Learning Technologist

Documentation and training materials

I’ve been a Learning Technologist in UK Higher Education for over 20 years. The meaning of the term ‘Learning Technologist’ is frequently the subject of earnest existential debates on e-learning fora, such as the Association for Learning Technology (ALT) mailing list. The debates often become very abstruse and navel-gazing, and no clear definition has ever emerged. In my simple, practical view, a Learning Technologist is a bridge between the world of technology which can be deployed to help teaching and learning, and the world of the teacher/academic who is often non-technical. A good Learning Technologist, in my view, needs to understand the needs and practice of teaching, and in particular e-learning pedagogy, and the technologies currently available which can be used to support it.

Learning Technologists have tended to be of two very broad types: ‘soft’, coming from educational backgrounds, and ‘hard’, coming from technical development backgrounds, although most LTs are a combination of both types in varying proportions. I come from a ‘hard’ programming/IT background, but have developed many ‘soft’ e-learning attributes, in particular working with teachers and academics to facilitate the use of technologies in their work, and developing a strong understanding of pedagogies applied to e-learning, especially social constructivism.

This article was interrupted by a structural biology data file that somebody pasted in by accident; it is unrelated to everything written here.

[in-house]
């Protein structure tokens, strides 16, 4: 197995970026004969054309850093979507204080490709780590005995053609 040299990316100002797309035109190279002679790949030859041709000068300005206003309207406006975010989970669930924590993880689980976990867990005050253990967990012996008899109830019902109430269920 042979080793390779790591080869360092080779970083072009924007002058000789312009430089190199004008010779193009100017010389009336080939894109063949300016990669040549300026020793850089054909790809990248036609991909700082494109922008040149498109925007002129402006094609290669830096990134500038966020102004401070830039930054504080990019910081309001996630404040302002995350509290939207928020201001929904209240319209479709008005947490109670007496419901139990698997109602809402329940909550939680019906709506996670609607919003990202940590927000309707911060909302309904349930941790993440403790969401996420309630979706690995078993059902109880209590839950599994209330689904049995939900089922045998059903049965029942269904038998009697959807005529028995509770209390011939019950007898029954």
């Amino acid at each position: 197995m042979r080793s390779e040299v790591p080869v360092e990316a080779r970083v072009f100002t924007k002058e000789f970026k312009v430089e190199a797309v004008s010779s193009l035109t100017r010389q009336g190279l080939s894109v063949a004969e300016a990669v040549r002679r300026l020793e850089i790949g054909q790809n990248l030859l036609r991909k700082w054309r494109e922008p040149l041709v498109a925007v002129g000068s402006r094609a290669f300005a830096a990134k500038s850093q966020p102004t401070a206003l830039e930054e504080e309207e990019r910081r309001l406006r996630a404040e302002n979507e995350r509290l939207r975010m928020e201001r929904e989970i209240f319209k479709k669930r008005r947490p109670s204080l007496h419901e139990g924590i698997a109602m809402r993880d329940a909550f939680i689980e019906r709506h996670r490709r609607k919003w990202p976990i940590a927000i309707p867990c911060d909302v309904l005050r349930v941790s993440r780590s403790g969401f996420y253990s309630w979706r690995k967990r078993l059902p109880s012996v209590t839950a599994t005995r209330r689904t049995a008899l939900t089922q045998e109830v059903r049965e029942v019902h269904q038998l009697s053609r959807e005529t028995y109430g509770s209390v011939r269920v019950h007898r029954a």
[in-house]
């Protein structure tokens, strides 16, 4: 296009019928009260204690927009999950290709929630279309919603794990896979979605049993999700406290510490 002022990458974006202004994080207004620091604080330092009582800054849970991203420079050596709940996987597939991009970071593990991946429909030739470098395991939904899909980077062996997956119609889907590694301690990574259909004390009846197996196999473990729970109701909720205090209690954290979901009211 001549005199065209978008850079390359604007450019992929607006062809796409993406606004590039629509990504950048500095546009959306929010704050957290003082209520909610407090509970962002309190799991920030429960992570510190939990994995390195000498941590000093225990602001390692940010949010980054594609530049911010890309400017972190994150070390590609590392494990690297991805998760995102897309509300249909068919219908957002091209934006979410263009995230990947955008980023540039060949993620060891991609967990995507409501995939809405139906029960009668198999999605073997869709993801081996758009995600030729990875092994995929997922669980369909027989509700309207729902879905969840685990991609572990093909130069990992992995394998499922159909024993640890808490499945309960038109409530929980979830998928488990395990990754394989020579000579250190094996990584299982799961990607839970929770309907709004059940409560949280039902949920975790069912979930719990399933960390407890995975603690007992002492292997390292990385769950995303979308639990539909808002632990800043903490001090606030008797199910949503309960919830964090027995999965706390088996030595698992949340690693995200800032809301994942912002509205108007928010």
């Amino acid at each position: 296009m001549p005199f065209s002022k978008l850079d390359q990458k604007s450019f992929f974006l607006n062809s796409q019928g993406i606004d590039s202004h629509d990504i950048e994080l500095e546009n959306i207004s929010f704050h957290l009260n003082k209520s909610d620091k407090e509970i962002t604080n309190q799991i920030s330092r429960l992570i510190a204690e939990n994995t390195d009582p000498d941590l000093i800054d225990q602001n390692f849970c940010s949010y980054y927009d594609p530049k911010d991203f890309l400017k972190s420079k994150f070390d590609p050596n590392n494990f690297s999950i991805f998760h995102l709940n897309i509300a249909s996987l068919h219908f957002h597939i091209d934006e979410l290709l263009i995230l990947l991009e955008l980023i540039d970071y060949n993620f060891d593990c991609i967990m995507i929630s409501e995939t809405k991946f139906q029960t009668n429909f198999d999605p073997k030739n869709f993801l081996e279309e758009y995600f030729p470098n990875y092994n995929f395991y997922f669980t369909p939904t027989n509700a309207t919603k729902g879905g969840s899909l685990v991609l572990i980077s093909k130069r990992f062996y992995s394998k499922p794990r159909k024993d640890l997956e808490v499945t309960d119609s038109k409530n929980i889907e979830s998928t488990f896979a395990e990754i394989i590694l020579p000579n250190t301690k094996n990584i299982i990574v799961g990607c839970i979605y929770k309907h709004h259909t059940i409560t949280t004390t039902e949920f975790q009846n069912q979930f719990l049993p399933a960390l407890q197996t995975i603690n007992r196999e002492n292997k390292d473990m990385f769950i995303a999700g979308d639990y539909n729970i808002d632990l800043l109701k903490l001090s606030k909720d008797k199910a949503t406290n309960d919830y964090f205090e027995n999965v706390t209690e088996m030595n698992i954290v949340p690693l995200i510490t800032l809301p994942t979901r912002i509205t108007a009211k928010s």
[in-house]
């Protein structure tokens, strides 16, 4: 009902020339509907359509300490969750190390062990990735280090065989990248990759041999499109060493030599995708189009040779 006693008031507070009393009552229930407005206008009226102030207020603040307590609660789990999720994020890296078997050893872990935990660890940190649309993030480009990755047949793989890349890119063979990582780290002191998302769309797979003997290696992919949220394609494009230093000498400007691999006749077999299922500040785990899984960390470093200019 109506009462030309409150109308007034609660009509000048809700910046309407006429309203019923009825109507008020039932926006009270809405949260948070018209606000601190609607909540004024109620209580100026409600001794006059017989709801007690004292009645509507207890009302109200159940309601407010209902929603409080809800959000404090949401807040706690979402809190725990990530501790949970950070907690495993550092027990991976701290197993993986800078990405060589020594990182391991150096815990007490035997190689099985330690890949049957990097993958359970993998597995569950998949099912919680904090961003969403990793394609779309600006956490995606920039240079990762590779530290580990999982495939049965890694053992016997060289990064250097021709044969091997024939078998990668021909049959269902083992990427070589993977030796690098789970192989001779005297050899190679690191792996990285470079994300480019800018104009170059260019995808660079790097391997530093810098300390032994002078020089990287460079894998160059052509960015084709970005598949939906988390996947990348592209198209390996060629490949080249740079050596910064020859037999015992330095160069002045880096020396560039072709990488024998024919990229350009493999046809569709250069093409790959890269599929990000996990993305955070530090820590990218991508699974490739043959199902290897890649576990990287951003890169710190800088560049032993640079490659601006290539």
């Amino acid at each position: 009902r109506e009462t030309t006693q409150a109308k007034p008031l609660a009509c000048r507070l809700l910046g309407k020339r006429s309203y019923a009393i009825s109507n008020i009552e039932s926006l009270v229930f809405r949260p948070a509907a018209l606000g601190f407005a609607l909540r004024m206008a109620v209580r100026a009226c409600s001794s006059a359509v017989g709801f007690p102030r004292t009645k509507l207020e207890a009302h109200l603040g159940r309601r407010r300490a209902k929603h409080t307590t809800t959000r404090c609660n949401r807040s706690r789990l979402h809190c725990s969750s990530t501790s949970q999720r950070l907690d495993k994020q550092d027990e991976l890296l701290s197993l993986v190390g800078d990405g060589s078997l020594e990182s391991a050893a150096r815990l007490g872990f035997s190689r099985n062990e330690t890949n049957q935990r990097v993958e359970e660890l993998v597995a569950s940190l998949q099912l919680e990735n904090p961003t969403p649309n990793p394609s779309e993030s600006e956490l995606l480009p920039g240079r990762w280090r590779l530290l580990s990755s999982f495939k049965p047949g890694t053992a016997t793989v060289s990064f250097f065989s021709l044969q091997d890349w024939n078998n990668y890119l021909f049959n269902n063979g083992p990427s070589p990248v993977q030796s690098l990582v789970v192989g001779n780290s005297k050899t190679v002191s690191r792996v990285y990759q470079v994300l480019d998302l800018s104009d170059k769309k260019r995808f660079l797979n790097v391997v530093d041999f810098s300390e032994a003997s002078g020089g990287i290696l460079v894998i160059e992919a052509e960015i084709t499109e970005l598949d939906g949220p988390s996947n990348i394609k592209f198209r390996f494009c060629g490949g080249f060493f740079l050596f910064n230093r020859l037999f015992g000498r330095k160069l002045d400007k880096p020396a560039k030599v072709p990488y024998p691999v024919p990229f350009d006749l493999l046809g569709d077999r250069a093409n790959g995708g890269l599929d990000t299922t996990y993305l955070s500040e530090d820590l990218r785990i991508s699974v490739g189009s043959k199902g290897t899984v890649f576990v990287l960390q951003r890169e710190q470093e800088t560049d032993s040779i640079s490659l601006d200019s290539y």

Perhaps the most essential quality of a good LT is communication across a wide user base, and with colleagues of highly varying technical knowledge. Diplomacy and tact are crucial.

It’s my belief that e-learning, properly deployed, is a strong adjunct to, and definitely not a substitute for, ‘traditional’ education (eg lectures, seminars). E-learning is not a cheap, money-saving option as so many managers have seen it since the early 90s, but a qualitative enhancement of existing teaching, allowing for innovative approaches that can stimulate students and improve learning outcomes, and reach out to communities (eg lifelong learners) and groups who’ve been excluded by ‘traditional’ university education.